The former looks unlikely, in the light of honest refection on the past two years, a realisation that there are simply no more cards for him or Zanu PF to play, when it comes to fudging the economy and politics, and also that relying on coercion will soon stop working. The hardline ruling party in Ethiopia, EPRDF, came to a similar conclusion after many years of relying on repression: it realised that there was a real chance of losing everything.
If Mnangagwa and his comrades reach this epiphany, they may yet survive and play a part in creating a different future. At almost 80 years old, having served for almost 60 years in government and having orchestrated and watched Mugabe being humiliated, it can be assumed that Mnangagwa would want a different fate.
This would ideally involve an inclusive negotiated process to address the country’s political, economic and social problems, preferably moderated by an external actor. Recently, South Africa has hinted that it is losing patience with the crisis, which may signal its willingness to mediate. If Mnangagwa and Zanu PF have no answers, neither it seems does the MDC, which has shown hesitation and ambiguity in its intentions.
While the deteriorating economic conditions provide the typical context for popular uprisings of the kind seen in which ruling parties were ousted in Egypt, Tunisia and more recently Bolivia, Algeria and Sudan, this is unlikely to happen on its own. Besides, it is hardly a viable strategy.
The MDC will have to be more deliberate and intentional. Doing nothing is as bad as Mnangagwa waiting and hoping nothing will come of the decline. If a negotiated solution is preferred, the MDC will have to push for one.
If a popular uprising is desired, it will have to lead and direct it. A spontaneous, leaderless, uprising by frustrated and angry citizens is also likely. This was the case in Egypt and to a great extent Algeria and Sudan. This option is what both Mnangagwa and the MDC should be worried about, as it places both outside the game.
Revolving coup door?
In the meantime, it is an open secret that there are disagreements at the highest levels inside government and Zanu PF. It is conceivable that the prevailing situation is not the one envisaged by those soldiers drafted into the coup who are now worse off than during the Mugabe era.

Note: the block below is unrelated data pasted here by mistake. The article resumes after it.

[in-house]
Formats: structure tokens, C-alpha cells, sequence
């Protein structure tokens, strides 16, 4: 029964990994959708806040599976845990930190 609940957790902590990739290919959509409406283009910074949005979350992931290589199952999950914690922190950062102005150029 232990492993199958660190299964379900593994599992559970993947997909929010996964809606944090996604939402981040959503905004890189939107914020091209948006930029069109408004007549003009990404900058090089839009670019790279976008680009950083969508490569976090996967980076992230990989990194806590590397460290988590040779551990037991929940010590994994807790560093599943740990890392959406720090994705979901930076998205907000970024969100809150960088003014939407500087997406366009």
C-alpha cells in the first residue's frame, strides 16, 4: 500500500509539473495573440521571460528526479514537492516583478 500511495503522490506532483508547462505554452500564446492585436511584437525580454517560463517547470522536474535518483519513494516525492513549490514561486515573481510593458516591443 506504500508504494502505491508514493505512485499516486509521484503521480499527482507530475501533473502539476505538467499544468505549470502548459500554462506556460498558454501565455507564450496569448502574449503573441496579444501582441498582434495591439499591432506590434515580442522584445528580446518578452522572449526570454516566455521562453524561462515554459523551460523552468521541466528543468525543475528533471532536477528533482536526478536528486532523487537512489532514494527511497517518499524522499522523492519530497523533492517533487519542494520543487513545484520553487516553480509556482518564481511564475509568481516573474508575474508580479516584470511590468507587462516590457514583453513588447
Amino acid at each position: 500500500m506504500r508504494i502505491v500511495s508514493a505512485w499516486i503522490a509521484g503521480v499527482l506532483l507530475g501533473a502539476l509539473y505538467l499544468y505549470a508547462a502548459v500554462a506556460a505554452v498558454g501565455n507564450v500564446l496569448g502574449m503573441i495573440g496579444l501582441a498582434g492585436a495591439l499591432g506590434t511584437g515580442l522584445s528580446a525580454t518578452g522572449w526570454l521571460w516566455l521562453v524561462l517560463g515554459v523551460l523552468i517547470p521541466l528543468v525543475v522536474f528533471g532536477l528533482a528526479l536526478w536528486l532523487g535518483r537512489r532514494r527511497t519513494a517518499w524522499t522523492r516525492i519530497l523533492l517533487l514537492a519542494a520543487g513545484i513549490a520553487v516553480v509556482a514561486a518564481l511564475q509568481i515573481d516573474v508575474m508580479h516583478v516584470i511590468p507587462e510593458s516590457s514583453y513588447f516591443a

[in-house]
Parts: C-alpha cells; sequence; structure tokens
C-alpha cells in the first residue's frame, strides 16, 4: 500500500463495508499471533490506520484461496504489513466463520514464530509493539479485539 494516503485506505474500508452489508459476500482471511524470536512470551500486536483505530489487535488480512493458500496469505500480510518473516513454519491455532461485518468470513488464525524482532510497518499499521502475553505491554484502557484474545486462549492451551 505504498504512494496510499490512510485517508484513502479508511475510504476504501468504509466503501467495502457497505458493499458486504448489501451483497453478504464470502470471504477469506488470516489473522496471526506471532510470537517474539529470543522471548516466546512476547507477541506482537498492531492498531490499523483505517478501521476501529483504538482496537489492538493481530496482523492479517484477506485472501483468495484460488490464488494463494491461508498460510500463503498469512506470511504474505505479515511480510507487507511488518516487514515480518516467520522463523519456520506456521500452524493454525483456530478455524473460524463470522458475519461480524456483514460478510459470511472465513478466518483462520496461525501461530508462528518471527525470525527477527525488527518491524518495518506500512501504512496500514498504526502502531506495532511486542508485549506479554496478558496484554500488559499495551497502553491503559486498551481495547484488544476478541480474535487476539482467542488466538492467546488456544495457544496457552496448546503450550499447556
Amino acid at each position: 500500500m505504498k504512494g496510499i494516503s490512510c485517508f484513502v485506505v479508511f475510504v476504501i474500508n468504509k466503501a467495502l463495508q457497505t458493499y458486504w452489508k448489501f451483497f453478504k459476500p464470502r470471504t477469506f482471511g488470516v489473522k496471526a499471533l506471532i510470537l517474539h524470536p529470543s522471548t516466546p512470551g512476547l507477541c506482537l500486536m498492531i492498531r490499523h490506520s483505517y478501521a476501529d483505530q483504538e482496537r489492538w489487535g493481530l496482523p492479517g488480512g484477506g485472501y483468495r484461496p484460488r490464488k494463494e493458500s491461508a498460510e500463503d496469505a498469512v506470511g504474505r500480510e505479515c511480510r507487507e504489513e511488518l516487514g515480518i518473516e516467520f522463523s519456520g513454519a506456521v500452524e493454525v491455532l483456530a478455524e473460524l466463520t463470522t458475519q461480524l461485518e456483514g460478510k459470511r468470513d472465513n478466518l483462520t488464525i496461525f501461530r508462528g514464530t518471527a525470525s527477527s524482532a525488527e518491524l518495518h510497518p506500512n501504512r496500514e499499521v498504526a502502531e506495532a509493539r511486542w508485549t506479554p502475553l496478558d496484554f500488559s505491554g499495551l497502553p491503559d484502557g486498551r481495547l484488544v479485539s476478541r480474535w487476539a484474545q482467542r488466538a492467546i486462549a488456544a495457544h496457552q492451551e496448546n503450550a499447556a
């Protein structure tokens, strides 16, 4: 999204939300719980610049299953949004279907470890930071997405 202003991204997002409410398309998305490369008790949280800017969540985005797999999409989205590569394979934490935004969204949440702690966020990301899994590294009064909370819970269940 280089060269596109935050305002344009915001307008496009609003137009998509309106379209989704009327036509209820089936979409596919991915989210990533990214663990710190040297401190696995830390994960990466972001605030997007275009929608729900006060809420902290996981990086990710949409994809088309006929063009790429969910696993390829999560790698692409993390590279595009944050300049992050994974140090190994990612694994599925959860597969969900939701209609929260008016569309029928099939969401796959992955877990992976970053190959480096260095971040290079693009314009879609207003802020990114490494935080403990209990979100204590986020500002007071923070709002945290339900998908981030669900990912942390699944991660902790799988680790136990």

There are reports that junior officers are suffering squalid and dehumanising living and working conditions. If the state of ordinary Zimbabweans is a measure, this is unsurprising. There is talk of another coup.
Experience from elsewhere shows that once it has been opened, the door leading to military overthrow of a government is hard to close. To that extent, whether it is another coup or increased citizens’ agitation, not just for change but for survival, Zimbabwe seems headed for a major confrontation.
Rather than wait for it to happen and try to pick up the scattered pieces afterwards, the Southern African Development Community, led by South Africa (which has much to lose), the African Union and international bodies need to refocus their spotlight on Zimbabwe once again. But this time, they must ensure that the political change will genuinely refect the will of the people and not the small and predatory elite that now fights over the country’s decaying carcass.
*About the writer: Siphosami Malunga is an international human rights lawyer and executive director of the Open Society Initiative for Southern Africa (Osisa).